A long standoff with Iran is in store after the US and Israel took the first punitive steps this week. On Wednesday, May 9, President Donald Trump stated: “I would strongly advise Iran not to restart its nuclear program because there will be very severe consequences.” If Iran refuses to enter nuclear negotiations, “something will happen.”
His security adviser, John Bolton made it clear that the sanctions re-imposed on Iran, when the president withdrew the United States from the Iran nuclear deal, would go into effect immediately. Trump’s policy of “maximum pressure” on North Korea, vindicated by Kim Jong-un’s consent to nuclear negotiations, was turned around to squeeze Tehran for talks, reinforced by Israeli military pressure on Iranian forces in Syria.
However, the interim months of waiting for the Iranians to see the light and come to the table are fraught with high risk. What if the Iranians, for instance, do restart enrichment, even on a small scale? Much uncertainty lies ahead both for Trump and his partner in the Iranian offensive, Prime Minister Binyamin Netanyahu. They have split the work between them. The US president is taking care of sanctions and blocking Iranian firms’ business ties with foreign companies, especially European, while Netanyahu has undertaken to wage war on the platform for aggression that Iran is installing in Syria and Lebanon.
This waiting period is being exploited by Iran and its proxies – Hizballah and Iraqi, Afghan and Pakistani Shiite militias – for expanding their presence in Syria. Israel launched a series of air strikes aimed at catching the Revolutionary Guards Al Qods commander Gen. Qassem Soleimani off-balance and spurring him to a violent response, thus opening the way for Israel to clobber his military assets in Syria.
This ruse began to have a limited effect on Thursday night, May 9. No sooner had Al Qods units launched 20 missiles from their Syrian bases at IDF front-line positions on the Golan border, causing alarm but no casualties, when the Israel Air Force went into action and pummeled 50 Iranian military targets in the Damascus region and points south. Russian military sources estimated that 28 Israeli F-15 and F-16 warplanes took part in the massive Israel air raids on Iranian targets and released 60 missiles.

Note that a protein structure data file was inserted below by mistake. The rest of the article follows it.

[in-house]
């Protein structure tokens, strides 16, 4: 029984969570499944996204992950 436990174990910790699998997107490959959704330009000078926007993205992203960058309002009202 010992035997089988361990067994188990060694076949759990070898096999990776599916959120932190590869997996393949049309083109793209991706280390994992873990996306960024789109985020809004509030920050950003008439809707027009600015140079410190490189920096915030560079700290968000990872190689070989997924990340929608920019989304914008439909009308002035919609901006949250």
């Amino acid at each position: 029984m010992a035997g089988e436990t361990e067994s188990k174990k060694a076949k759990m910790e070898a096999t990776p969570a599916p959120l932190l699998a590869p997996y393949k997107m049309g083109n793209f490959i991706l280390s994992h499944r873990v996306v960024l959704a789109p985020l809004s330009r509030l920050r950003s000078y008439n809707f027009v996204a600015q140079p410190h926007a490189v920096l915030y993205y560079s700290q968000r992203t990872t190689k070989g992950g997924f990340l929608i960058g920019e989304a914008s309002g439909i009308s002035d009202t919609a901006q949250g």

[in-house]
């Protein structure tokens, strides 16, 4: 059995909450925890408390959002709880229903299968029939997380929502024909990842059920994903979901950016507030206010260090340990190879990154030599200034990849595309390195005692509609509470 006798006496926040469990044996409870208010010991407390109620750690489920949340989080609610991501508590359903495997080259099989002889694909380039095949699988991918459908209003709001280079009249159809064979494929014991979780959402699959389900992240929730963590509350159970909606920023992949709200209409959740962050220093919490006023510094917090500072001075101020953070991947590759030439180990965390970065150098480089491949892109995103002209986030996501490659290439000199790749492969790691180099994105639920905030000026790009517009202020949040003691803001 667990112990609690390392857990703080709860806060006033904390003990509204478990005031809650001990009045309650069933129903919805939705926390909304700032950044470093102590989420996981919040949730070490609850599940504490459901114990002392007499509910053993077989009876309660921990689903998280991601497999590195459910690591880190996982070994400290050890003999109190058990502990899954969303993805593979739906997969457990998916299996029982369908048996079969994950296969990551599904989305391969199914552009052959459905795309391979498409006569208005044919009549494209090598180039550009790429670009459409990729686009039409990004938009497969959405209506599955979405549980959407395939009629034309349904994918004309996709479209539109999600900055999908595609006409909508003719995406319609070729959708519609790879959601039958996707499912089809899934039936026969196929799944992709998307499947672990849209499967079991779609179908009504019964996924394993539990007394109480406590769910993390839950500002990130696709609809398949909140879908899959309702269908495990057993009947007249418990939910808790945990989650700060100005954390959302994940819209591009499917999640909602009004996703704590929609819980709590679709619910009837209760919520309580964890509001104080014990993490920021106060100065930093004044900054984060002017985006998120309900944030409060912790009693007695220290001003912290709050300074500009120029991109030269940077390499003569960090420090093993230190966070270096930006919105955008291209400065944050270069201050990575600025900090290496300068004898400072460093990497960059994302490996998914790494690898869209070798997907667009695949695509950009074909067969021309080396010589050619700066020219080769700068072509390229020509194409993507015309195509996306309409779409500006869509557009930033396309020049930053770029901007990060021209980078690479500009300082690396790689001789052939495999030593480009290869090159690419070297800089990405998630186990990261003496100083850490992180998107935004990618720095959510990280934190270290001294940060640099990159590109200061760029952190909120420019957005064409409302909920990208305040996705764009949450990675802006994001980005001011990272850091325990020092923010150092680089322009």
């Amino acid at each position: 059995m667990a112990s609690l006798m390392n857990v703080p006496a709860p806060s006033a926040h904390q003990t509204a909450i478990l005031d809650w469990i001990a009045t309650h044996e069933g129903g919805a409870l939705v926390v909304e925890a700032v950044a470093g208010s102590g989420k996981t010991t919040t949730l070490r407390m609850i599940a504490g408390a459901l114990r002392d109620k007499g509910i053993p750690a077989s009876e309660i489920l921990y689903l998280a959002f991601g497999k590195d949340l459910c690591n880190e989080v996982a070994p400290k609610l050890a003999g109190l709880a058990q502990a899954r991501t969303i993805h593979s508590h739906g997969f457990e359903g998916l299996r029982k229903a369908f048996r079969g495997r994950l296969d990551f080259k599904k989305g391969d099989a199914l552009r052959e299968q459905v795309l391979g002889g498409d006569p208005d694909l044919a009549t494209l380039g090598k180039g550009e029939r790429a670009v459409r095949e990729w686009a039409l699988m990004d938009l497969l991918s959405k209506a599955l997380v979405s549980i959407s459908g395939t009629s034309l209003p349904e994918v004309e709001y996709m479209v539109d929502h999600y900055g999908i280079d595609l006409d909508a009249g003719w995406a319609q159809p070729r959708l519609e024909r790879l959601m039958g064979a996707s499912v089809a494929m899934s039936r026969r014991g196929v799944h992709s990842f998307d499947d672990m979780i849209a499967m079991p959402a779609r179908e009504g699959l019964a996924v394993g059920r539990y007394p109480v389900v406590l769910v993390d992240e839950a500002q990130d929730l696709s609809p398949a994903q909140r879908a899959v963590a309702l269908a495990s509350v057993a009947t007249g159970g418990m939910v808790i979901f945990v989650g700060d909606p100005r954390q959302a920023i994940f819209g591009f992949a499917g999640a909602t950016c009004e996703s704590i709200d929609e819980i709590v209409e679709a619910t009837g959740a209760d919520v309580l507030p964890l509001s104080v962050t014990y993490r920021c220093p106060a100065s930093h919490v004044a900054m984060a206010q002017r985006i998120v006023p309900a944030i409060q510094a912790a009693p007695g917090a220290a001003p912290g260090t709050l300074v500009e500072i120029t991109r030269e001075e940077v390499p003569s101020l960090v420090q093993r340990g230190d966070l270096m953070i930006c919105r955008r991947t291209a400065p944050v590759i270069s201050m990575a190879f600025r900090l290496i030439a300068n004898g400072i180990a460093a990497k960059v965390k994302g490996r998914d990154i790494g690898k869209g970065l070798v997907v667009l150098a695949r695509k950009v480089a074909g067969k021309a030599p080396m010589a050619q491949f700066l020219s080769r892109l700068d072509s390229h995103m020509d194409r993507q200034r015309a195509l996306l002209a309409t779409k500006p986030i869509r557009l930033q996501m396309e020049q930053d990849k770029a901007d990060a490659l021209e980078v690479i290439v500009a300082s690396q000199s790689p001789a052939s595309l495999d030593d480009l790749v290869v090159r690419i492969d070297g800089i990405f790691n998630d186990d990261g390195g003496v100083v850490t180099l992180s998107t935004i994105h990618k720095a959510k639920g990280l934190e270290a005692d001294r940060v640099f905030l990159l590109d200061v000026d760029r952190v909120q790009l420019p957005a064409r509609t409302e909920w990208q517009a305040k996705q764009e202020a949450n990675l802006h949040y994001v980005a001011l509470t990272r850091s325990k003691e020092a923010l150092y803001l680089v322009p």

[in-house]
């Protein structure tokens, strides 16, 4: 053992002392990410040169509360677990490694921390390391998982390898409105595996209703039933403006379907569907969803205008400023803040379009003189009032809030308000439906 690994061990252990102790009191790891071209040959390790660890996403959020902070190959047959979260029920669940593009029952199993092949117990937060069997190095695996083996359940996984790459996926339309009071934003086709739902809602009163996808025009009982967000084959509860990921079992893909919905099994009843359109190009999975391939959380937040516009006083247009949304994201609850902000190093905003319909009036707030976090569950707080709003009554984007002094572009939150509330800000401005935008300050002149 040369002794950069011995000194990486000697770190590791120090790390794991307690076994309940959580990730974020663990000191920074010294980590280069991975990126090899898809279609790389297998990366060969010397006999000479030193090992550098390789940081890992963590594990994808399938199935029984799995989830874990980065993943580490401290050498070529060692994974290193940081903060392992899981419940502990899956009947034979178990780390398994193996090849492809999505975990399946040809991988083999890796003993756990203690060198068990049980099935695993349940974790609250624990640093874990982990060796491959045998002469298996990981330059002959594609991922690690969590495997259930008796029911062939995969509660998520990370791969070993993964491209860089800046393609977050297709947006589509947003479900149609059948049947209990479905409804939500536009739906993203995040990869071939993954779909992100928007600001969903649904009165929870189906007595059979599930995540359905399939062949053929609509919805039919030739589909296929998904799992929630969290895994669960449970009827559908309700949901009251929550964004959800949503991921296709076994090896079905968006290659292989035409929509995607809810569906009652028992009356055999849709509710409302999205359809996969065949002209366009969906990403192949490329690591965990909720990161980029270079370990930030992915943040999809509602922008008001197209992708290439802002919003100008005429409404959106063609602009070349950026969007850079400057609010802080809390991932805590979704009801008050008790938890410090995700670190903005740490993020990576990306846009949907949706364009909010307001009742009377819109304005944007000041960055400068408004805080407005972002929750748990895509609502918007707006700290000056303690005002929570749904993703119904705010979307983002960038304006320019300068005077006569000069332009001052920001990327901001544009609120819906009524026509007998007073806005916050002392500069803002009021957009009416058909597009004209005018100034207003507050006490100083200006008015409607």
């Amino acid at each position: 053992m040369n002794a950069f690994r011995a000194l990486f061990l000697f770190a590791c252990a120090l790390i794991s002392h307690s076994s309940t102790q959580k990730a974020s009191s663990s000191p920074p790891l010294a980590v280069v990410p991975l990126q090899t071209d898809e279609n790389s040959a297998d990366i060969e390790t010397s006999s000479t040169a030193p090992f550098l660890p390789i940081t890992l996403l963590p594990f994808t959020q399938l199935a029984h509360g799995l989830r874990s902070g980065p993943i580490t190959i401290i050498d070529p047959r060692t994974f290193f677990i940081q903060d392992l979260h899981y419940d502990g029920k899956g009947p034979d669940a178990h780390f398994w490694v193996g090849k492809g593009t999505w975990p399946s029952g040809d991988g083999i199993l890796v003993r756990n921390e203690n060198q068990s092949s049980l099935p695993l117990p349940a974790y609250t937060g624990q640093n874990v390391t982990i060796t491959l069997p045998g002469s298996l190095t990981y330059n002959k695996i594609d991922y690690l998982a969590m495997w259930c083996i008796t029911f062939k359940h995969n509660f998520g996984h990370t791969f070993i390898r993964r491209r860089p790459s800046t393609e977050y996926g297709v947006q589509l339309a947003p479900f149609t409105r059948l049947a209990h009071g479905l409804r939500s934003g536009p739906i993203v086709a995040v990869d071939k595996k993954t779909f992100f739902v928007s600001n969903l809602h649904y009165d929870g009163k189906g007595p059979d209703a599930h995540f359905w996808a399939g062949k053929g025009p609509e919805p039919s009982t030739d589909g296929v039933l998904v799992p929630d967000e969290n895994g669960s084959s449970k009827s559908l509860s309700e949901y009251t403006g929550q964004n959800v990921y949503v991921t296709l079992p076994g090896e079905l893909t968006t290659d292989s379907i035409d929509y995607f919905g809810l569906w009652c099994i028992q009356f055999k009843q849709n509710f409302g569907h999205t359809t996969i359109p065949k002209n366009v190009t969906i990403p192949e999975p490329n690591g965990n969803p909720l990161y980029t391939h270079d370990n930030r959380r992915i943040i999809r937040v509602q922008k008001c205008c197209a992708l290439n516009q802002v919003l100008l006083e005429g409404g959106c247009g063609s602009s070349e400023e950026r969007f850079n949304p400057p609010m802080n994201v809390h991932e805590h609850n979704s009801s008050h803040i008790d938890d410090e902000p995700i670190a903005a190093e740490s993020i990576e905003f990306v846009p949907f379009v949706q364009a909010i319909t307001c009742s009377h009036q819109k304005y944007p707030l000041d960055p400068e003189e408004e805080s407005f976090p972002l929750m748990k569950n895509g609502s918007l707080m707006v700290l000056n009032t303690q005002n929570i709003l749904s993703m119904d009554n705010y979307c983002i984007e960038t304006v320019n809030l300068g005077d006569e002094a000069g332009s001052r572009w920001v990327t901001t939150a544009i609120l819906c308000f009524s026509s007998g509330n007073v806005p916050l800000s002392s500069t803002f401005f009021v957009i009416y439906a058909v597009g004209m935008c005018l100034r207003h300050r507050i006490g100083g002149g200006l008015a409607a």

This round of hostilities marked the onset of a drawn-out military standoff parallel to Washington’s interim tactics against Tehran. It ramped the conflict up to a new level, with neither side willing to give an inch.
If Iranian assaults continue, Israel will escalate its reprisals. The master plan drawn up by the Netanyahu government – which also postulates large-scale IDF ground operations to demolish Iranian bases in Syria – has been okayed by the Trump administration. However, DEBKA Weekly’s military sources point to three hazards inherent in Israel’s tactics:
- Depending on domestic politics in Tehran, Iran’s leaders may go for an all-out missile war on Israel, repeating its missile assault of the eighties on the Saddam Hussein regime in Bagdad. This action would be motivated by the ayatollahs deciding that entering nuclear negotiations with the US from their current position of weakness would be self-defeating, whereas catapulting Israeli and Iranian cities into a reciprocal missile war would strengthen their bargaining hands.
- Iran could send Hizballah and its 120,000-rocket arsenal into war with Israel, which would fight back by invading Lebanon to destroy the Iran’s proxy army and weapons stores. In today’s Lebanon (see a separate article on Lebanon’s post-election power balance), the 25,000-strong national army would fight alongside Hizballah. Israel would then have to contend with two Iranian or pro-Iranian war fronts.
- By moving the bulk of its air defense weapons to the Golan, including Arrows, David’s Wand, Patriots and Iron Dome, Israel leaves the rest of the country, including the southern regions facing the Gaza Strip, exposed to missile attack at a particularly sensitive time. Hamas is building up for a big-time terrorist offensive next week to coincide with the dedication ceremony of the US embassy in Jerusalem on Monday, May 14 and the Palestinian Naqba the next day
Iran so far shows no sign of caving in under Trump’s warnings or Israeli military pressure. Iranian cargo planes carrying missiles and fighters touch down daily at Syrian airfields under the eyes of Russian air force officers. Its leaders appear to have taken Israeli air strikes in their stride and are simply replenishing destroyed missile stocks without pause. There is nothing to stop this air corridor running from Tehran, unless Israel turns to downing the Iranian freighters – or unless Russian President Vladimir Putin decides to stop them from landing at the airfields they share with Russian air force contingents. It was precisely this request that Netanyahu quietly put to Putin when they met in Moscow on Wednesday, May 9. There is no word on his answer. Until one of these things happen, Iran is at liberty to keep on deepening its military roots in Syria without interruption.